Murder suspect a victim of circumstance
By HELEN THOMSON
Tuesday 12 December 2000
Chasing Rabbits, by Mark Fletcher,
performed by Peter Hardy, Chapel off Chapel, December 14-17
Peter Hardy is familiar to us from many cops and robbers television shows,
such as Blue Heelers, Wildside, and the film Chopper. So this 40-minute
play by Mark Fletcher, set in a police interview room, sees him on familiar
He plays Nick Walsh, who has been taken in by the police after the
discovery of a smashed vehicle and a dead man.
Nick admits to a degree of complicity, telling them of his fear at being
chased and run into by an unknown assailant in the vehicle. Apparently a
frightened victim, he swerves out of the way deliberately so that the car
behind is hurled down the steep river valley and into oblivion.
The police keep at him until we also begin to wonder what it is they are
trying to uncover. Nick is plausible, angry, impatient, and just wants to be
Gradually an ugly story, with its roots in Nick's childhood, is revealed,
police patience rewarded as their suspect begins to crumble and the
complex truth is told, bit by bit. Nick is in fact a murderer, but one with a
motive that might justify his anguished violence.
Like his interrogators, we must decide if he is guilty or not - is there such a
thing as justifiable homicide?
There is a final, desperately ironic twist to the end of this story; Nick is
caught between the shame of being revealed as a victim of incest, and the
judicial consequences if he tries, for the sake of his mother and sisters, to
This is an intense piece of theatre, one that relies upon both the strength
and subtlety of the actor's characterisation, his timing and delivery crucial
to the suspense built up by the skilfully crafted narrative. Peter Hardy is
excellent in the role of Nick, maintaining the character's moral ambiguity,
and our fluctuating sympathy, right to the end.
The play raises serious questions about the destructive consequences of
paedophilia, of the lifelong sentence of guilt and shame for the victims, and
their right to justice.
Thursday, August 17, 2000
Festival dramas probe child, spousal abuse
By Joe Matyas, Free Press Arts & Entertainment Reporter.
Most of the entries in the London Fringe Theatre Festival lean to laughs, but Chasing Rabbits by Mark Fletcher stands out for its serious content.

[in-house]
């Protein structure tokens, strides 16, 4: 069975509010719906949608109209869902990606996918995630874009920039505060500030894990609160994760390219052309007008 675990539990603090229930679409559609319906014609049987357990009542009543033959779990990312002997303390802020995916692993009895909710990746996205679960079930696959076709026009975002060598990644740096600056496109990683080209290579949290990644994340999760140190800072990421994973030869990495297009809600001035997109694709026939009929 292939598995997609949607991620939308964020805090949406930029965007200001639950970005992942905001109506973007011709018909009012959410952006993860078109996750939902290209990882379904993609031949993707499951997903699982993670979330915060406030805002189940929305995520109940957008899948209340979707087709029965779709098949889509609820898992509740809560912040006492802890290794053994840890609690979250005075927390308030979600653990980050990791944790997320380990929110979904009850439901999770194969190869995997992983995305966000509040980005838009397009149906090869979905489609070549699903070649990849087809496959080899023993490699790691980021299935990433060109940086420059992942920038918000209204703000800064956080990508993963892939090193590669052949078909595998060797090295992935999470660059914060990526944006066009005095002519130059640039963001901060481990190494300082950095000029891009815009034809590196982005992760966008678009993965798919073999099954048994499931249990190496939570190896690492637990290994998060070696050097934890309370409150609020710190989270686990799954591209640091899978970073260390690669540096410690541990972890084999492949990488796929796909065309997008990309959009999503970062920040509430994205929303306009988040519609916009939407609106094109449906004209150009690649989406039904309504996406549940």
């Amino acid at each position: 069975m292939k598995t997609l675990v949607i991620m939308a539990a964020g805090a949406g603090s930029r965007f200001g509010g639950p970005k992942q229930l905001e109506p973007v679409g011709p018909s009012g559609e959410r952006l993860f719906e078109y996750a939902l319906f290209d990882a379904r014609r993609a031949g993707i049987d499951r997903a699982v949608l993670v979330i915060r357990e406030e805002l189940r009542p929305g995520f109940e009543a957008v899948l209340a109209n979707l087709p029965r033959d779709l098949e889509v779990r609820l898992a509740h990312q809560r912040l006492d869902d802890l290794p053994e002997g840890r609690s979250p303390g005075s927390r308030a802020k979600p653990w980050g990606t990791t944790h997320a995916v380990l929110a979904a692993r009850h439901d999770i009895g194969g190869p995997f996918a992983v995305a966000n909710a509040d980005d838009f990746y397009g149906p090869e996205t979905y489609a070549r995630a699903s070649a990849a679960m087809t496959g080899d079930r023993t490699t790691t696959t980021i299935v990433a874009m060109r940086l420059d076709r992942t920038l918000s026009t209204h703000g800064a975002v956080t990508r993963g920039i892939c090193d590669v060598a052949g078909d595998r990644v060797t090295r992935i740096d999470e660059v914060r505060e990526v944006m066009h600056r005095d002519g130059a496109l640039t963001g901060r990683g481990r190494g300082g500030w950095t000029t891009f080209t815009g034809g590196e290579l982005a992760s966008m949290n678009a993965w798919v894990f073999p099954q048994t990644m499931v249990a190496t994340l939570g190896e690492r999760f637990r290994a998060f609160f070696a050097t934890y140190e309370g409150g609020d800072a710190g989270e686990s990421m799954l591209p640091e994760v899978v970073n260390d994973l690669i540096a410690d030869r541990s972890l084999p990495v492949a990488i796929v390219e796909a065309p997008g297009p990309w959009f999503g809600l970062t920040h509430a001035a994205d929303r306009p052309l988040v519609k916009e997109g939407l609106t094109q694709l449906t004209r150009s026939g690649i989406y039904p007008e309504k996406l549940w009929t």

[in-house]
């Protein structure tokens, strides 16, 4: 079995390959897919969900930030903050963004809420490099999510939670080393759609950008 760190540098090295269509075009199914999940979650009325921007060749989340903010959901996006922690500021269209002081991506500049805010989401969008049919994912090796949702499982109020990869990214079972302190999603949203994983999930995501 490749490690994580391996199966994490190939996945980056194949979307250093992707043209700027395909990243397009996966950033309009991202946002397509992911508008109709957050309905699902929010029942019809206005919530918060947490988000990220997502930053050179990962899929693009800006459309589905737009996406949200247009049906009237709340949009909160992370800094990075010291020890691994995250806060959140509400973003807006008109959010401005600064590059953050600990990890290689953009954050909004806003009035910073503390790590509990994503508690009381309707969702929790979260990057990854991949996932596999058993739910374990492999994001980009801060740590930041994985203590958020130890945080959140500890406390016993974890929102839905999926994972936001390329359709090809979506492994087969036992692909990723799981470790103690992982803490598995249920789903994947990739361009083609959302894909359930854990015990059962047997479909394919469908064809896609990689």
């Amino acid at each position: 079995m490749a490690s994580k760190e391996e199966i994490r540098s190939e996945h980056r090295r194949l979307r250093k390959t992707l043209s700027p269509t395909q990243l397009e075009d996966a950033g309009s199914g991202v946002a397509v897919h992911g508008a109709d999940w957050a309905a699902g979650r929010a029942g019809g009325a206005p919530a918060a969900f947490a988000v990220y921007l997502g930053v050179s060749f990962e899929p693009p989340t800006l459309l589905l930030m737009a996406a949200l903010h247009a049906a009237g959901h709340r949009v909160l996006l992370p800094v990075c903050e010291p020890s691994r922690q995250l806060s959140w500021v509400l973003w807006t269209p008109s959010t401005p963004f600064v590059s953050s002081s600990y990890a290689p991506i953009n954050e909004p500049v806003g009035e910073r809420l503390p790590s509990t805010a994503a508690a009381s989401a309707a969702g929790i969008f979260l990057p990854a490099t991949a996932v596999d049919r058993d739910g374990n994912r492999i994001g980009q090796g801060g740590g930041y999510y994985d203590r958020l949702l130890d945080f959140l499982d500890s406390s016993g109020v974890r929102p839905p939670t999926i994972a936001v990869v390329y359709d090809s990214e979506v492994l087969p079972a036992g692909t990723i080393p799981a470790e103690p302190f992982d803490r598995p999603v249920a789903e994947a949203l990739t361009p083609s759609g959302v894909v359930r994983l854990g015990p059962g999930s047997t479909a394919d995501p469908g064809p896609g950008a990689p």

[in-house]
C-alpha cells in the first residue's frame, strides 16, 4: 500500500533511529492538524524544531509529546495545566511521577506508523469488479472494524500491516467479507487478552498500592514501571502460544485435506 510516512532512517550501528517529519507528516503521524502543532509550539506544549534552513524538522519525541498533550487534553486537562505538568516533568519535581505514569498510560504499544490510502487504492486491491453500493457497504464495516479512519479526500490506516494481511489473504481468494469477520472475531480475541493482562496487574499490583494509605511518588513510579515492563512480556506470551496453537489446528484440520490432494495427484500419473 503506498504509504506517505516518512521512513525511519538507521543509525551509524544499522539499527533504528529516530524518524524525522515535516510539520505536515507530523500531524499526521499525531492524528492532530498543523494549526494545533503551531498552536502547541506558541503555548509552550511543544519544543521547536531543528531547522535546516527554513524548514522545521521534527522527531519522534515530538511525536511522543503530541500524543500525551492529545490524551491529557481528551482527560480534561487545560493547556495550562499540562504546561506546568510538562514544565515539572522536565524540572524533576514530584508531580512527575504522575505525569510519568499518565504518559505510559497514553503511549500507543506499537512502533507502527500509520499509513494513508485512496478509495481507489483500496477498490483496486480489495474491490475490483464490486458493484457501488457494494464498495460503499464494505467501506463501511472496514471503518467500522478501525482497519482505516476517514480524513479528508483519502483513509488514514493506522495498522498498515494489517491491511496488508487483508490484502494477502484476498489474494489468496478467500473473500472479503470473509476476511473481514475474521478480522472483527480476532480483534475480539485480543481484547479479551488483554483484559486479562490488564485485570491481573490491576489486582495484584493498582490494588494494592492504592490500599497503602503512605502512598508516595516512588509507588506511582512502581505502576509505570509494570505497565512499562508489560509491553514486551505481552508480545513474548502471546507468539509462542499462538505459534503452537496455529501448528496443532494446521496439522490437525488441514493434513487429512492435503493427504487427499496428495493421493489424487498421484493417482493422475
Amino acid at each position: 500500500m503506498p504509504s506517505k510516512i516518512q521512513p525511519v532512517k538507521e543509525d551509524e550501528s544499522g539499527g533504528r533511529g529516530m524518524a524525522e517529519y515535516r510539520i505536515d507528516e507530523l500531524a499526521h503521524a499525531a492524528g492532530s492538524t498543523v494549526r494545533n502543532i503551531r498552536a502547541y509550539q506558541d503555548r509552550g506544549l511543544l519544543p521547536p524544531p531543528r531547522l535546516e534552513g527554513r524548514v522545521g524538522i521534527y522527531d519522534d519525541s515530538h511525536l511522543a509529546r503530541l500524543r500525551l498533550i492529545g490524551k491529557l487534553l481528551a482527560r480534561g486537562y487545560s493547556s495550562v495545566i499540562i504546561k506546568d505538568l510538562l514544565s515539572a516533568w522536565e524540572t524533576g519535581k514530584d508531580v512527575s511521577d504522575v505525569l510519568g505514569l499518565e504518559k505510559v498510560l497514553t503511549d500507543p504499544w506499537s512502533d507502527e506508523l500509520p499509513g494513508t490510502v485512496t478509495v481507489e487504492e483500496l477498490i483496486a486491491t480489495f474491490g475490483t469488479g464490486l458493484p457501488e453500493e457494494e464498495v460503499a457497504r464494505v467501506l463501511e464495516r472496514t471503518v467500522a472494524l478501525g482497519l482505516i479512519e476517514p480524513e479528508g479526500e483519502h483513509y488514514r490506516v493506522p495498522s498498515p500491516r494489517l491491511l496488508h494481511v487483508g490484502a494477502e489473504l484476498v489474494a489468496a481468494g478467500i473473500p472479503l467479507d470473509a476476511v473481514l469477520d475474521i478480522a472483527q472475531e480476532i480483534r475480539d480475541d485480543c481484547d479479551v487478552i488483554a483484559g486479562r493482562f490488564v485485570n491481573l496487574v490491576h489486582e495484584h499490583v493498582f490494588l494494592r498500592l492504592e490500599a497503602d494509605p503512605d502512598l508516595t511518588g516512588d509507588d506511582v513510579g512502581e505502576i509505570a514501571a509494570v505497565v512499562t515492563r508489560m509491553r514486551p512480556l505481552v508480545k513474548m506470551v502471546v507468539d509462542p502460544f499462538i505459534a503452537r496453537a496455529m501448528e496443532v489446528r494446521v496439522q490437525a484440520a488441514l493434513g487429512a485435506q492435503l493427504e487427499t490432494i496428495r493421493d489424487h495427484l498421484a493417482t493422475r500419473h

Peter Hardy, who stars in the intense one-man show, is an actor who makes his living playing cops and crooks in Australian television and film productions.
He's a professional who delivers a riveting monologue for 40-minutes as a man whose past as an abused child catches up with him.
The play opens with Nick Walsh under police interrogation for a motor vehicle accident involving road rage -- or so it appears.
As the play evolves, layers of lies are peeled away like onion skins until the horrible truth emerges.
Hardy covers a wide range of emotions, as a tortured soul unveiling a family secret under pressure.
He never speaks directly to the audience. Instead, he presents one side of conversations with police and parents in such a way that the audience feels their presence.
Chasing Rabbits will be performed for the next four days at the festival.
LONDON ONTARIO FRINGE FESTIVAL WEBSITE REVIEWS
Posted by Craig Cole on August 13, 2000 at 17:03:03:
A searing drama about sexual perversion. Brilliantly acted and written.
I came away wishing that the play had been expanded to 60 minutes instead
of the actual running time of 30 minutes, but this is top notch fringe theatre
Re: Chasing rabbits.
Posted by Trish on August 16, 2000 at 08:13:47:
In Reply to: Chasing rabbits. posted by Craig Cole on August 13, 2000 at 17:03:03:
: A searing drama about sexual perversion.
I have to disagree with this sentence! My take on Chasing Rabbits is that it explores the anger, sadness, shame and ultimate desperation of a man who appears to be "unshakeable." Sexual perversion is by no means the central theme. Peter Hardy presents an incredibly powerful and polished performance.
I would very much like to see more of this actor's work!
This Australian one act is probably one of the Fringe Festival's shortest shows,
clocking in at just over half an hour, but that's no reflection of the power of the
drama in Chasing Rabbits. Written by Melbourne playwright Mark Fletcher,
the piece begins in a police station with the investigation of a car accident ,
and in each subsequent scene the stakes get higher as the truth of what
Peter Hardy does a phenomenal job of taking his character through a range of
emotions and memories, ultimately leaving the audience sitting stunned in their chairs at the conclusion of this one-man show. Chasing Rabbits explores the relationship between cause and effect, crime and punishment, in a drama that ends quickly but stays with you for a long time afterward.
Fringe Festival 2000
by Mark Fletcher
PERFORMERS: Peter Hardy
VENUE: Phoenix Playhouse Mainstage, 1914 Nicollet
DATES & TIMES: 8/4 at 8:30, 8/6 at 4:00
Reviewer: Jon Skaalen